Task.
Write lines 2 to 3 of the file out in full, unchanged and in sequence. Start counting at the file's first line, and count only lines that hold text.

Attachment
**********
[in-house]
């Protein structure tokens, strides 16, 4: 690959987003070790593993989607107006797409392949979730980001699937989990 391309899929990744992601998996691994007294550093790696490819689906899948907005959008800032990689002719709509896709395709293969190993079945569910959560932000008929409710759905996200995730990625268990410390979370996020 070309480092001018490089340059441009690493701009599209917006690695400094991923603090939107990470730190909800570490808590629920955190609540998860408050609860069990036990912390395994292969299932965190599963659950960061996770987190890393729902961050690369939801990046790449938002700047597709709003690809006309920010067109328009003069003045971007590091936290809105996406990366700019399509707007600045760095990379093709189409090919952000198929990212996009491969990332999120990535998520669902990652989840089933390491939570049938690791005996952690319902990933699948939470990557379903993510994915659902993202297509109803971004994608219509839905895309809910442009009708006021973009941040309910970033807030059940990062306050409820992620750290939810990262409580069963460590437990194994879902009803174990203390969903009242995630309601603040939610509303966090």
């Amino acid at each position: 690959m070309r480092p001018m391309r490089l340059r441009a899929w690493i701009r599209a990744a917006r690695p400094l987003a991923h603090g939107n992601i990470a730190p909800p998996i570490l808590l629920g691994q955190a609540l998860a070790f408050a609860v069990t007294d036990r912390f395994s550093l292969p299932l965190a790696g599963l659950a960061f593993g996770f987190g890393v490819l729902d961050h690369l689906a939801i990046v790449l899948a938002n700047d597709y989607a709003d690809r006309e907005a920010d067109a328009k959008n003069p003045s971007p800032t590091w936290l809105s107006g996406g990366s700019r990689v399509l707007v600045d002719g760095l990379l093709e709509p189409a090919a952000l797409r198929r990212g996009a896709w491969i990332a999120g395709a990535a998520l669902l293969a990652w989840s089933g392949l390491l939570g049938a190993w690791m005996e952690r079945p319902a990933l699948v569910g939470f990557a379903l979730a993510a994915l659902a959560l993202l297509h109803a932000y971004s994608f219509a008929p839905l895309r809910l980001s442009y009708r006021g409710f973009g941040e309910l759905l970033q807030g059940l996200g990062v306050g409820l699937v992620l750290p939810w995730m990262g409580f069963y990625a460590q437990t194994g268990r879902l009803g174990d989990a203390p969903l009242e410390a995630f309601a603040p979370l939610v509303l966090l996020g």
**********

């Protein structure tokens, strides 16, 4: 690959987003070790593993989607107006797409392949979730980001699937989990 391309899929990744992601998996691994007294550093790696490819689906899948907005959008800032990689002719709509896709395709293969190993079945569910959560932000008929409710759905996200995730990625268990410390979370996020 070309480092001018490089340059441009690493701009599209917006690695400094991923603090939107990470730190909800570490808590629920955190609540998860408050609860069990036990912390395994292969299932965190599963659950960061996770987190890393729902961050690369939801990046790449938002700047597709709003690809006309920010067109328009003069003045971007590091936290809105996406990366700019399509707007600045760095990379093709189409090919952000198929990212996009491969990332999120990535998520669902990652989840089933390491939570049938690791005996952690319902990933699948939470990557379903993510994915659902993202297509109803971004994608219509839905895309809910442009009708006021973009941040309910970033807030059940990062306050409820992620750290939810990262409580069963460590437990194994879902009803174990203390969903009242995630309601603040939610509303966090």
């Amino acid at each position: 690959m070309r480092p001018m391309r490089l340059r441009a899929w690493i701009r599209a990744a917006r690695p400094l987003a991923h603090g939107n992601i990470a730190p909800p998996i570490l808590l629920g691994q955190a609540l998860a070790f408050a609860v069990t007294d036990r912390f395994s550093l292969p299932l965190a790696g599963l659950a960061f593993g996770f987190g890393v490819l729902d961050h690369l689906a939801i990046v790449l899948a938002n700047d597709y989607a709003d690809r006309e907005a920010d067109a328009k959008n003069p003045s971007p800032t590091w936290l809105s107006g996406g990366s700019r990689v399509l707007v600045d002719g760095l990379l093709e709509p189409a090919a952000l797409r198929r990212g996009a896709w491969i990332a999120g395709a990535a998520l669902l293969a990652w989840s089933g392949l390491l939570g049938a190993w690791m005996e952690r079945p319902a990933l699948v569910g939470f990557a379903l979730a993510a994915l659902a959560l993202l297509h109803a932000y971004s994608f219509a008929p839905l895309r809910l980001s442009y009708r006021g409710f973009g941040e309910l759905l970033q807030g059940l996200g990062v306050g409820l699937v992620l750290p939810w995730m990262g409580f069963y990625a460590q437990t194994g268990r879902l009803g174990d989990a203390p969903l009242e410390a995630f309601a603040p979370l939610v509303l966090l996020g």